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Global warming prevention is 'a moral issue'

Aide to Pa. governor speaks at Wilson College

Aide to Pa. governor speaks at Wilson College

January 30, 2008|By DON AINES

CHAMBERSBURG, Pa. - The canaries in the coal mine of global warming are the polar ice caps, rapidly melting and threatening to displace tens of millions of people as sea levels rise and inundate the coastal regions of Earth, Lance Simmens told his audience Tuesday at Wilson College.

Former Vice President Al Gore's message from the Oscar-winning documentary "An Inconvenient Truth" about reducing fossil fuel use to save the planet was delivered by Simmens, a special assistant to Pennsylvania Gov. Ed Rendell.

"What I'm going to tell you about is not a political issue ... it's a moral issue," Simmens said. However, he said U.S. environmental policy in the past seven years has been "an unmitigated disaster" and the power to effect change lies in electing new leaders.

With 4 percent of the world's population, Simmens said this country produces 30 percent of the greenhouse gases causing the planet to heat up. Special interests, such as oil companies, do not want Americans' thirst for oil to dry up and automakers have resisted building fuel-efficient vehicles.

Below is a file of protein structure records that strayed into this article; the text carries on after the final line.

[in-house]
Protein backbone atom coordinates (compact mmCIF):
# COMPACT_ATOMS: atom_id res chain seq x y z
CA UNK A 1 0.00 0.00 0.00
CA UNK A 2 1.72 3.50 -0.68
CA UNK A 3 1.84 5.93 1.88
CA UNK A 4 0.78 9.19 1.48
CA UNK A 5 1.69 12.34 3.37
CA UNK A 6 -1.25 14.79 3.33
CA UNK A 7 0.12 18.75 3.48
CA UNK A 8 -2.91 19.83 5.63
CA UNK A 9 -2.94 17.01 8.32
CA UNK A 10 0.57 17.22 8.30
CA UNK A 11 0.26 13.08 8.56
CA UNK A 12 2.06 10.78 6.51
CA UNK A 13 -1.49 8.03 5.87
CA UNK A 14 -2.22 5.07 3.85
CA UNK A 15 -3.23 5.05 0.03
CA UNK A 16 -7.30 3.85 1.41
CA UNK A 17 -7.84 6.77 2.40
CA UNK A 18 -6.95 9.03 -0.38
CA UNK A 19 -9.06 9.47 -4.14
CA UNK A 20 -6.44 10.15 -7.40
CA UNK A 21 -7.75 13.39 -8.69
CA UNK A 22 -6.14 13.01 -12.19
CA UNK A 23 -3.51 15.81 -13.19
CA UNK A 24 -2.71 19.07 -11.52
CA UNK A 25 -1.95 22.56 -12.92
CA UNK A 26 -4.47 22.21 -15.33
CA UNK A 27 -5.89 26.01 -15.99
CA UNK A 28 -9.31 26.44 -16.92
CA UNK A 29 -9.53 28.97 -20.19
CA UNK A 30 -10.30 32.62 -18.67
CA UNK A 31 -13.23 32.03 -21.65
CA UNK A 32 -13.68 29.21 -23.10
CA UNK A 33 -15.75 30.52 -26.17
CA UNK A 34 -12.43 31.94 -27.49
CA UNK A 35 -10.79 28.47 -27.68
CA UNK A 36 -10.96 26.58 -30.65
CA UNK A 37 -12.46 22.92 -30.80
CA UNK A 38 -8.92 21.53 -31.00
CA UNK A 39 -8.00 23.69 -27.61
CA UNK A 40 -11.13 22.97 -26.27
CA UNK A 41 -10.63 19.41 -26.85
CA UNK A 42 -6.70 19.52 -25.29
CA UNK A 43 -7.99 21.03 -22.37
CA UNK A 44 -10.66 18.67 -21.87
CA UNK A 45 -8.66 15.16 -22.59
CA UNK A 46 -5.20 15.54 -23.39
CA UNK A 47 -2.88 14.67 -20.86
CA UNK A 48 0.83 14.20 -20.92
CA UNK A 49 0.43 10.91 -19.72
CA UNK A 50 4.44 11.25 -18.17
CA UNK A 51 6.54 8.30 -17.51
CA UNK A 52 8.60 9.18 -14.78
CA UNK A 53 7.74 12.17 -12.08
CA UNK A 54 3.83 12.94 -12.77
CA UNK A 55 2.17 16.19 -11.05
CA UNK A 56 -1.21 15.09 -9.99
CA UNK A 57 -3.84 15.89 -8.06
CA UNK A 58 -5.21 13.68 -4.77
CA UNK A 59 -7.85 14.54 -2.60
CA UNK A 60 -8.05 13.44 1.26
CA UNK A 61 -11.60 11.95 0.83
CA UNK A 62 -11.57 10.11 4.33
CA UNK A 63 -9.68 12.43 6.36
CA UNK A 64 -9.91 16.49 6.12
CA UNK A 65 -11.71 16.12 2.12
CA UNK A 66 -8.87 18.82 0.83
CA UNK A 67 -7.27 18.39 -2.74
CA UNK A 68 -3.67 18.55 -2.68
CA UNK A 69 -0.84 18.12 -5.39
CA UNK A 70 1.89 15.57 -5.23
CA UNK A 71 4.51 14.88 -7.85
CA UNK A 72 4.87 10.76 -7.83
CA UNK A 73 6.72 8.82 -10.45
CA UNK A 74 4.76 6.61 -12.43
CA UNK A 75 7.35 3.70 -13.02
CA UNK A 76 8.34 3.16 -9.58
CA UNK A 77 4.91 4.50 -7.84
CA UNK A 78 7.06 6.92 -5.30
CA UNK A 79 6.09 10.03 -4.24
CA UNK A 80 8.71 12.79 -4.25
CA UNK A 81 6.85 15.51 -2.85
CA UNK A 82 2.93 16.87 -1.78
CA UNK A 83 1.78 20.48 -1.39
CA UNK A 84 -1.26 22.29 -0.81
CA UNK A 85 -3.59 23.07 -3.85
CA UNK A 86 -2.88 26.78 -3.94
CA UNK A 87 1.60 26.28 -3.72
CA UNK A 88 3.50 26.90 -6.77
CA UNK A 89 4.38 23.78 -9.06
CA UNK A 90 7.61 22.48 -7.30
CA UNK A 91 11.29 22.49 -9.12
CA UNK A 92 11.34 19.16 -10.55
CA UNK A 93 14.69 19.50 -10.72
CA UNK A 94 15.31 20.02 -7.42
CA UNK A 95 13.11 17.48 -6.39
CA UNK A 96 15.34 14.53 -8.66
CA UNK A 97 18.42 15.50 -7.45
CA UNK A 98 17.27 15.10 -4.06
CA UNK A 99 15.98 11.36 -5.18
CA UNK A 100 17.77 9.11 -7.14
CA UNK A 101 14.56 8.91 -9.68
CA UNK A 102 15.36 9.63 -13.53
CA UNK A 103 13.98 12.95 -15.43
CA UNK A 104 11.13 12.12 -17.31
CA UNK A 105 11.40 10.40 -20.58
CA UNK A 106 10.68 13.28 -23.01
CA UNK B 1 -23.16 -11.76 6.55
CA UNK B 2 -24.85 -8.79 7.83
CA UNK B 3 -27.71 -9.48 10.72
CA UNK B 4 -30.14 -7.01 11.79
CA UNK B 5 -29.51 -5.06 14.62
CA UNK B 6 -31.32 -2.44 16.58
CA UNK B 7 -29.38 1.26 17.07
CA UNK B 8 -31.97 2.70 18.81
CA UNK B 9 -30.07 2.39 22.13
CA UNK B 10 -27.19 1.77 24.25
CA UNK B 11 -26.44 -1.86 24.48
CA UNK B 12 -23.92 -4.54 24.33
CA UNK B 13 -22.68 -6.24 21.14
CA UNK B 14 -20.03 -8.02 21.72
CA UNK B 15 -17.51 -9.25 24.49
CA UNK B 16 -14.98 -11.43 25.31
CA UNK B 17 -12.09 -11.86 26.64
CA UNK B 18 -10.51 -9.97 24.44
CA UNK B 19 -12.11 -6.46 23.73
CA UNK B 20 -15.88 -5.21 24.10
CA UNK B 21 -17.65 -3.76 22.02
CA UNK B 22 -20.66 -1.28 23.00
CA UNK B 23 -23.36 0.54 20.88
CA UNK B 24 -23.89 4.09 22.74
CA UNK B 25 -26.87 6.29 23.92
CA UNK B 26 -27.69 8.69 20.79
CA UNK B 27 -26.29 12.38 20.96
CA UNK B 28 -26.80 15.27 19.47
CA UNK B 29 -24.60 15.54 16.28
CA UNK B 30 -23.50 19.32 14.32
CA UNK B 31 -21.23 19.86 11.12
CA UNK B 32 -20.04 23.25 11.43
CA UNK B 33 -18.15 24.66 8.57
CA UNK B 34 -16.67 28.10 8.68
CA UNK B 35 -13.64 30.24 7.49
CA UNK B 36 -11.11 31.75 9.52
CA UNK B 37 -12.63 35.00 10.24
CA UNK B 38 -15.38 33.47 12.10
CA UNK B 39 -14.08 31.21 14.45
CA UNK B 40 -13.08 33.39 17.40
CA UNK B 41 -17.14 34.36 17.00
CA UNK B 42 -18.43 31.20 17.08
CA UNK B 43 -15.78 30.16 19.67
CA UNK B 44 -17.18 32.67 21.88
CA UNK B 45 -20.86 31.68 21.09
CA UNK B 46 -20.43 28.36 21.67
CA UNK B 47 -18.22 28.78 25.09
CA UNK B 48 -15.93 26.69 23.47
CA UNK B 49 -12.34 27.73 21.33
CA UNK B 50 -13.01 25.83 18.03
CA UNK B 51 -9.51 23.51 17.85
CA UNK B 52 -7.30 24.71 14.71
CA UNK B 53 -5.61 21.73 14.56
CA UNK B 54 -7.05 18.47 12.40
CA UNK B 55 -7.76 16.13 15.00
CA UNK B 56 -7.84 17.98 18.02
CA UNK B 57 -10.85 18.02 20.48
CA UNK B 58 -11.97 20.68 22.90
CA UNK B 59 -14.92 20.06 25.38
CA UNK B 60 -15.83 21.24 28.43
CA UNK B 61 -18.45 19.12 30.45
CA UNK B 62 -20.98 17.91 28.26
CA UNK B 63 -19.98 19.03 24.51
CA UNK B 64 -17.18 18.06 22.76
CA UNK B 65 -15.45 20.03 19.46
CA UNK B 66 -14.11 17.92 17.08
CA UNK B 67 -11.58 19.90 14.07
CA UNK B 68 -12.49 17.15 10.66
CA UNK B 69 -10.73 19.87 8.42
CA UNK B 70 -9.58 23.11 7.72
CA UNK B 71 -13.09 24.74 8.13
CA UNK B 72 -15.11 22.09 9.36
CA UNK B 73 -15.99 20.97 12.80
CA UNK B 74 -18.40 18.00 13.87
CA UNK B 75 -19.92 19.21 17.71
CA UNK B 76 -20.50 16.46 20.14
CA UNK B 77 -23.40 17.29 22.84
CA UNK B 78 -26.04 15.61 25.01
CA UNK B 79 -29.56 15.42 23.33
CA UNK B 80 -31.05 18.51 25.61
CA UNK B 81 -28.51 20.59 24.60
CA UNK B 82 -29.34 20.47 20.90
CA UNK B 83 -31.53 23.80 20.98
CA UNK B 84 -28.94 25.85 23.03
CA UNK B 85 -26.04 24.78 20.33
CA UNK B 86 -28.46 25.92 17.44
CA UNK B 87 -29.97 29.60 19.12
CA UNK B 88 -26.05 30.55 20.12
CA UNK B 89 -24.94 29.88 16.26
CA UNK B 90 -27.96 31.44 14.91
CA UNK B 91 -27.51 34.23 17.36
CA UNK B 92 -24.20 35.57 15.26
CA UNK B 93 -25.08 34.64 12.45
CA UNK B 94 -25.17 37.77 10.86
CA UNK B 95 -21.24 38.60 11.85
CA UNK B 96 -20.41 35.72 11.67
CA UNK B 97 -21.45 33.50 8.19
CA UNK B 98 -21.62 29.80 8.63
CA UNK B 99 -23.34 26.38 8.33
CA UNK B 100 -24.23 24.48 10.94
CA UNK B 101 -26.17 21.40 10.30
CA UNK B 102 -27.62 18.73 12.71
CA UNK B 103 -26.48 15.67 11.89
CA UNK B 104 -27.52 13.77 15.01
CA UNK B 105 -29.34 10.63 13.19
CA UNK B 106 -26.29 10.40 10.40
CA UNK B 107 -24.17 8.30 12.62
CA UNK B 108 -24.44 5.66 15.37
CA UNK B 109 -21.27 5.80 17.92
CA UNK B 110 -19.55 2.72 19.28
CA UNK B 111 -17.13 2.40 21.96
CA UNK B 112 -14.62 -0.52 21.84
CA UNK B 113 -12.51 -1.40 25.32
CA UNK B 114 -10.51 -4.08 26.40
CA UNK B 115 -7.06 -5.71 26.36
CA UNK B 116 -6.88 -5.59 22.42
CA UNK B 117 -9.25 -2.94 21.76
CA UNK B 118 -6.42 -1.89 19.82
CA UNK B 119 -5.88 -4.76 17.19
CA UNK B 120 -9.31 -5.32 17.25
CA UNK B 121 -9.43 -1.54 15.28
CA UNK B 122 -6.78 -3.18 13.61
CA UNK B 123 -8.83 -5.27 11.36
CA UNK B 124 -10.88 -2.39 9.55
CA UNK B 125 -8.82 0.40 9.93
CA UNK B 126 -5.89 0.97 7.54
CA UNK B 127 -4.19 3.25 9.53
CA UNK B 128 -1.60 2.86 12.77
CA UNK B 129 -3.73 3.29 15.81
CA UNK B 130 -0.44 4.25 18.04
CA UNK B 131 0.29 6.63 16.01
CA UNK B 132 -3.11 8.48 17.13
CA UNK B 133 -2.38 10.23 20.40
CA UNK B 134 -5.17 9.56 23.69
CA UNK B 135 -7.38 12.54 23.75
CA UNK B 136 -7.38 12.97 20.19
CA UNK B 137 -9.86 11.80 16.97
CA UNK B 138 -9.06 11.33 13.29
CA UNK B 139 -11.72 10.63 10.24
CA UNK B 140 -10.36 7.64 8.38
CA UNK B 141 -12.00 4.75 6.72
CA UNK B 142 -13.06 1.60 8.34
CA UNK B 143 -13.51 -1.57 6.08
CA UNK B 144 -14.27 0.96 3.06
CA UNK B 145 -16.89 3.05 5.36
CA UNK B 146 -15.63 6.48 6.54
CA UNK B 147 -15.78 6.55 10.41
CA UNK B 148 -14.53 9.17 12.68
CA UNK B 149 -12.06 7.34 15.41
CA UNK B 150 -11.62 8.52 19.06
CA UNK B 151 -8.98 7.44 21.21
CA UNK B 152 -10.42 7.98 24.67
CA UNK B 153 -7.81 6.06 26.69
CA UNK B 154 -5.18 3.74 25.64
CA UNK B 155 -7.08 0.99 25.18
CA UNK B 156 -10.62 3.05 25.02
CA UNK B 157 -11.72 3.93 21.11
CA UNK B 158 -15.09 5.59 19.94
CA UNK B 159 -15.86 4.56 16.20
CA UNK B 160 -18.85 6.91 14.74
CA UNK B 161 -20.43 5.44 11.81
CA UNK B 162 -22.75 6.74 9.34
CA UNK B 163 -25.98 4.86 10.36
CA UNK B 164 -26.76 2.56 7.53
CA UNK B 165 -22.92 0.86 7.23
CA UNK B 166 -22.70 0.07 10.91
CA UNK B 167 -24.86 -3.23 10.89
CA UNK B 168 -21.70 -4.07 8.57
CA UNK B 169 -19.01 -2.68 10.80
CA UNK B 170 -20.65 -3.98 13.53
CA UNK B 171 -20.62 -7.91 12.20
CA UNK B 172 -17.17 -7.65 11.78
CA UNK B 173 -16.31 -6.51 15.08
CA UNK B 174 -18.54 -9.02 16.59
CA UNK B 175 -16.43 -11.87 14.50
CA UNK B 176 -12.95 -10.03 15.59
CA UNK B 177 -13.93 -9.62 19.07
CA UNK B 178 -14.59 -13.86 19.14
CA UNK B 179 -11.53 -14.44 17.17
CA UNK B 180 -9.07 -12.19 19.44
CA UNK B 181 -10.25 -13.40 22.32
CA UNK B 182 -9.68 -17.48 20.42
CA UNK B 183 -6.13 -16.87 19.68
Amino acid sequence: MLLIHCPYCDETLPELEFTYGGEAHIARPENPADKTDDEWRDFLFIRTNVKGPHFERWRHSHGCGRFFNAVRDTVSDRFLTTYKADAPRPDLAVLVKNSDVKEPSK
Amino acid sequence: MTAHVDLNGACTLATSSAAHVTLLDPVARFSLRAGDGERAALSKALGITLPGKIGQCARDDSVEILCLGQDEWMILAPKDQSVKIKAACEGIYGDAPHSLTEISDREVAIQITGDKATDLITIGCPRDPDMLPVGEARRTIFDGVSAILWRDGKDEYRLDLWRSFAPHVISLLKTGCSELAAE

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As individuals, Simmens said people can take steps to reduce their dependence: Buying fluorescent light bulbs, driving less, getting hybrid cars, using low-flow showerheads and washing clothes in warm water instead of hot.

Fluorescent bulbs were available to the audience free from Shipley Energy.

The pace of global warming accelerated in the past century, coinciding with a rapid increase in the world's population. Bill Stead of Chambersburg, a retired engineer, said the "human metabolic engine," more than 6 billion people expelling carbon dioxide with each breath, could be the real culprit.

"That's a tough issue. I don't want to touch it," Simmens said.

Chambersburg Mayor Peter Lagiovane said economic prosperity is an effective form of birth control, as richer countries have lower fertility rates. Achieving economic development without the pollution is the challenge, he said.

Government policies are "too timid," said Rob Wheeler of Fayetteville, Pa., a member of the World Movement for Global Democracy. Technologically, the country could reduce oil dependency much faster, he said.

Borough Council President William McLaughlin, who introduced Simmens, said the borough is trying to get greener, including buying its first electric car later this year.

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